"Producers can now be covered for Business Interruption resulting from events that take place outside the theatre, such as a water main break, civil disturbance, or a strike in a neighboring building," Mrs. Boyar points out.
Non-Appearance -- a star failing to show, a pricey and complex area -- is the other groundbreaking Boyar advance in the world of theatrical insurance. The fact is if a star -- say, on the order of Nathan Lane -- does not show up, especially for an extended length of time, it can cost the producers hundreds of thousands of dollars. In order to determine the potential loss, producers now sit down with insurance brokers to try and gauge how valuable that star is to the show's survival.
Producers and insurance brokers also have to estimate just what the odds are that a star will miss a performance. What is his reputation? Does he have a stormy personal life? Is he a boozer? Is he accident-prone? What has his track record been like in the past?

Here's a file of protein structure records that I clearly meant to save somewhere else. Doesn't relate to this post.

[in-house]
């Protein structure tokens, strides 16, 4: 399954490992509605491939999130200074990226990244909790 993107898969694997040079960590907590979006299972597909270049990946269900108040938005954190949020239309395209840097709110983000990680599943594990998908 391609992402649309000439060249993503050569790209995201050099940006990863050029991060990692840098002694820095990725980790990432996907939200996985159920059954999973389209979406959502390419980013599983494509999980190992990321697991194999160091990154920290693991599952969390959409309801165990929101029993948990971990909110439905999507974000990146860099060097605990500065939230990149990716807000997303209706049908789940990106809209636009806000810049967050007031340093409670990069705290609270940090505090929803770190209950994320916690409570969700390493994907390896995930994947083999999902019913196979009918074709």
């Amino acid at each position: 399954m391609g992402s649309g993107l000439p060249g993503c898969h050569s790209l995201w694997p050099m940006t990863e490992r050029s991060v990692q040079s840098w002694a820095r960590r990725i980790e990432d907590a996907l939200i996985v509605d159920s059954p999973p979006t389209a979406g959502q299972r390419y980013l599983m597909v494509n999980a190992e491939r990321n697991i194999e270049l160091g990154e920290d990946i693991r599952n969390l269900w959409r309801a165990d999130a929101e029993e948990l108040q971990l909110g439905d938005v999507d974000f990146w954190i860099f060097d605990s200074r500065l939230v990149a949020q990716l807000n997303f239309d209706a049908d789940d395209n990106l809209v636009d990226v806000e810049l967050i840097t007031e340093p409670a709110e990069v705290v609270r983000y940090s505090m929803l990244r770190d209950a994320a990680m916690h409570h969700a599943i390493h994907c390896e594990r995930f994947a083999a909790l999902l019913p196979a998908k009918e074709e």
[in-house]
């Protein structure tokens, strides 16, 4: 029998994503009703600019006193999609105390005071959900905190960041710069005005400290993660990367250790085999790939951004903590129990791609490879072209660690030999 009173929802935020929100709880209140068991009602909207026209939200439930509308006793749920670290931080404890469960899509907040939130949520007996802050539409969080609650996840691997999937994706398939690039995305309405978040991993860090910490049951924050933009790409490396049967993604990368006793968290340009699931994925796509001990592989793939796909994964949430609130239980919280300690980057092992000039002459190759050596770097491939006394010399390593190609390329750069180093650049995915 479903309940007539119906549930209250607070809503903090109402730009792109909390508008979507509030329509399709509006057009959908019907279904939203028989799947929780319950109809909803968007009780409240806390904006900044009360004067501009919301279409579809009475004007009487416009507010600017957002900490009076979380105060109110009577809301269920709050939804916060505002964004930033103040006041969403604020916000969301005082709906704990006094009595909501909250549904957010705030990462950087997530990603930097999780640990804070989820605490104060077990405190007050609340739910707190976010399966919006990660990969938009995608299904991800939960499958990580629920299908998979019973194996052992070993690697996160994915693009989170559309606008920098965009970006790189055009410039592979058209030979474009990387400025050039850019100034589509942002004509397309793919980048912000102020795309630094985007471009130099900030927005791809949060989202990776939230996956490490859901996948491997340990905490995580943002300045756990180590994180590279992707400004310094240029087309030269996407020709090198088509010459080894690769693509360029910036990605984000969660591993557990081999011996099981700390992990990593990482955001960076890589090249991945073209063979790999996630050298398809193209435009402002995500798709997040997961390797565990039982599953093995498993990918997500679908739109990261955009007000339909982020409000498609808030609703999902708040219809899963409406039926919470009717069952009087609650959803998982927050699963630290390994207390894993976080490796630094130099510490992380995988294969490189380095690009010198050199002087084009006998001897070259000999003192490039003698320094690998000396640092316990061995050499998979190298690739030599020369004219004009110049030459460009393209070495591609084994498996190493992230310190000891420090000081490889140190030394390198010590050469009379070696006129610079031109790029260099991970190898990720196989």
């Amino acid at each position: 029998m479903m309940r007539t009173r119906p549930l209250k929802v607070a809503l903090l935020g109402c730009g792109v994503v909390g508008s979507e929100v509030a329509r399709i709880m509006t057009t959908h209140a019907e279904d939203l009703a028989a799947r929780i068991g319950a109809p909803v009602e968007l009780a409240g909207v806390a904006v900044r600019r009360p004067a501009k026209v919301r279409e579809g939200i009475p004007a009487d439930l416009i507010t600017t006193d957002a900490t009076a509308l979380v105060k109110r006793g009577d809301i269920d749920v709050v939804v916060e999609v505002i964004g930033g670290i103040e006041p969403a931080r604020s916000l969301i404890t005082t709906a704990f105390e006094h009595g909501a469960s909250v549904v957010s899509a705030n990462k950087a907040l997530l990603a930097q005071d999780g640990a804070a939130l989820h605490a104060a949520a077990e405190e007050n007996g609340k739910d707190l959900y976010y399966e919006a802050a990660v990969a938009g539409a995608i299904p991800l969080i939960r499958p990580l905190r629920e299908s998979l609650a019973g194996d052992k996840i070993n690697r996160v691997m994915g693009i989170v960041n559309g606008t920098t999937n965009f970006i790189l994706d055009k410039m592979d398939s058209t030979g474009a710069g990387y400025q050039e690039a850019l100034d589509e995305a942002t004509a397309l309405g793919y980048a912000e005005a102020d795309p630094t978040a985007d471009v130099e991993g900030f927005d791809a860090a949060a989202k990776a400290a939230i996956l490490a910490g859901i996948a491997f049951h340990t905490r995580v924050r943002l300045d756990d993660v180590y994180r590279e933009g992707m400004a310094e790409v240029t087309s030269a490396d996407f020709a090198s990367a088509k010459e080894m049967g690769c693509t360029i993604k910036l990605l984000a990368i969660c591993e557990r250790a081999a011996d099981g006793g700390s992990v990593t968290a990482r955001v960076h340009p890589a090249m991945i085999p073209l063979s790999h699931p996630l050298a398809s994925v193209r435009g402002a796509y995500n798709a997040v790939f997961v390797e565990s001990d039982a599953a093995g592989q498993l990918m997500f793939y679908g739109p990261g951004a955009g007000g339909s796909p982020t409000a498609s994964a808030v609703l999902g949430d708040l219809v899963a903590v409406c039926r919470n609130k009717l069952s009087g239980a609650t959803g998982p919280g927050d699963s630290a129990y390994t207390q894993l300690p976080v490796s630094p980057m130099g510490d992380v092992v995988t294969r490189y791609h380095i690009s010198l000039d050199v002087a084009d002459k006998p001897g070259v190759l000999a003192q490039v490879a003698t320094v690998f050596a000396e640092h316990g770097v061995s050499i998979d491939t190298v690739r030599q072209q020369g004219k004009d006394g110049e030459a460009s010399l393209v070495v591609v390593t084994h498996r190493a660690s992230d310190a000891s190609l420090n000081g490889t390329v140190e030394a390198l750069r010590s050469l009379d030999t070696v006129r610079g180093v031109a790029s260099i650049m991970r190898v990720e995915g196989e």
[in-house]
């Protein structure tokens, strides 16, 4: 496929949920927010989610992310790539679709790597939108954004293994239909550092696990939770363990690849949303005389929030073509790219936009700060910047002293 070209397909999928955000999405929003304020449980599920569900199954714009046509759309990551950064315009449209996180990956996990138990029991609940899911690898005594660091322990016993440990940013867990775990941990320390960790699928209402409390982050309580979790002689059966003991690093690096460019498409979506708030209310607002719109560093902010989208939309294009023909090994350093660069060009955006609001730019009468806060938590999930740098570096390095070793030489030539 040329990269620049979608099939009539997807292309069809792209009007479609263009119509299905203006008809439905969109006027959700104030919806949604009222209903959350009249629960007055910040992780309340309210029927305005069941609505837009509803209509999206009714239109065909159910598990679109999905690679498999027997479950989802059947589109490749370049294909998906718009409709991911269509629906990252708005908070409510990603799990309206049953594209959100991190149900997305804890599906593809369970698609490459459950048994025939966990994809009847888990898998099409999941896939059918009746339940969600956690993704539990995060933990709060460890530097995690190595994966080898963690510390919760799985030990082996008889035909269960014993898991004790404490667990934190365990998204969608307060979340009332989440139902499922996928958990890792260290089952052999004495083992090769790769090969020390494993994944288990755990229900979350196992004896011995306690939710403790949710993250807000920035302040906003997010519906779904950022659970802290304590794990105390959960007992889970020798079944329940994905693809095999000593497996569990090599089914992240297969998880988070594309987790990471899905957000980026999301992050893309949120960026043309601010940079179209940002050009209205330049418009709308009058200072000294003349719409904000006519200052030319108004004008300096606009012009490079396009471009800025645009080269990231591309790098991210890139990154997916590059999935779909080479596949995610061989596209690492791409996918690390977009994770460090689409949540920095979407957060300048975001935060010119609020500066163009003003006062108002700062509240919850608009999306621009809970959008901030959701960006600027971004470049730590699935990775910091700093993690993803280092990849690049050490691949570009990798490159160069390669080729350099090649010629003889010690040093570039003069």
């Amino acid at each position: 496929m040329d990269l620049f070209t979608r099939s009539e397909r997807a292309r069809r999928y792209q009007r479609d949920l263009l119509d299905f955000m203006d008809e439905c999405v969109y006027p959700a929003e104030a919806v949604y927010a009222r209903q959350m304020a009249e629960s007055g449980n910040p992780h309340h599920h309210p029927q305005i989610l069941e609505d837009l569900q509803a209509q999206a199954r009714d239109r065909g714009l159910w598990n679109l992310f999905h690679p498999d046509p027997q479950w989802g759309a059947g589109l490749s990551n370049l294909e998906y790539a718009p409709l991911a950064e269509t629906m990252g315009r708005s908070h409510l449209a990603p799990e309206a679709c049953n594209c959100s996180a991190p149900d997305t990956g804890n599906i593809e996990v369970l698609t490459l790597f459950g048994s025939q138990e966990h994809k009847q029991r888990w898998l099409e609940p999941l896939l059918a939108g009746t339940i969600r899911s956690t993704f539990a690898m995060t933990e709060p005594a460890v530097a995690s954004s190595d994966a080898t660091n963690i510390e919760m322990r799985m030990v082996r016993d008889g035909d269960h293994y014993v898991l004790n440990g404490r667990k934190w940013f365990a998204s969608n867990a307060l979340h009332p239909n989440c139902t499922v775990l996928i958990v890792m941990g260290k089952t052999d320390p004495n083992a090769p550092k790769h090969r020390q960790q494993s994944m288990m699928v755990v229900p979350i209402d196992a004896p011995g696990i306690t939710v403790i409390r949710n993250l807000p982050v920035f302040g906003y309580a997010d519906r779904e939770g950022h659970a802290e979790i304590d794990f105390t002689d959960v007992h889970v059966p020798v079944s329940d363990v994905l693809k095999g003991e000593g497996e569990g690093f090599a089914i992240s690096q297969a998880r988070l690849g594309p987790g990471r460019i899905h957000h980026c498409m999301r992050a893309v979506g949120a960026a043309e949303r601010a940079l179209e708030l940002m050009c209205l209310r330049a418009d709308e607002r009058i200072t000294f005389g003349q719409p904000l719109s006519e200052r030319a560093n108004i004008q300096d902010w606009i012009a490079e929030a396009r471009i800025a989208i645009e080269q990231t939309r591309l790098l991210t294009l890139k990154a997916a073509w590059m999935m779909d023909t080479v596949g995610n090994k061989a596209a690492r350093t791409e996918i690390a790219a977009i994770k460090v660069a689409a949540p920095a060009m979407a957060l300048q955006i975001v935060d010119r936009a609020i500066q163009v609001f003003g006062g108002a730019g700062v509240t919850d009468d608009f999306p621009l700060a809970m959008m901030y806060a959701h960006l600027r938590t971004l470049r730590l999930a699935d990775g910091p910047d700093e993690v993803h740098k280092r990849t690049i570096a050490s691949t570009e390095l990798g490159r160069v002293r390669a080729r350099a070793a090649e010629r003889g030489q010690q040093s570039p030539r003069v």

The most striking Non-Appearance clause the Boyars negotiated centered on a mouse -- that's right, a mouse -- the star of a Broadway show, "Charlie and Algernon," by David Rogers (1980).
" 'We have a special situation,' the producers told us," Mr. Boyar grins. " 'Our star performer is a trained mouse who can stand on his hind legs and works under a follow-spot. We'd have a serious problem if something happened to the mouse. We worry about the theatre cat getting to him.' We thought about this and figured that if something happened to the mouse they needed $100,000 coverage for a week's loss while they found another mouse for the part."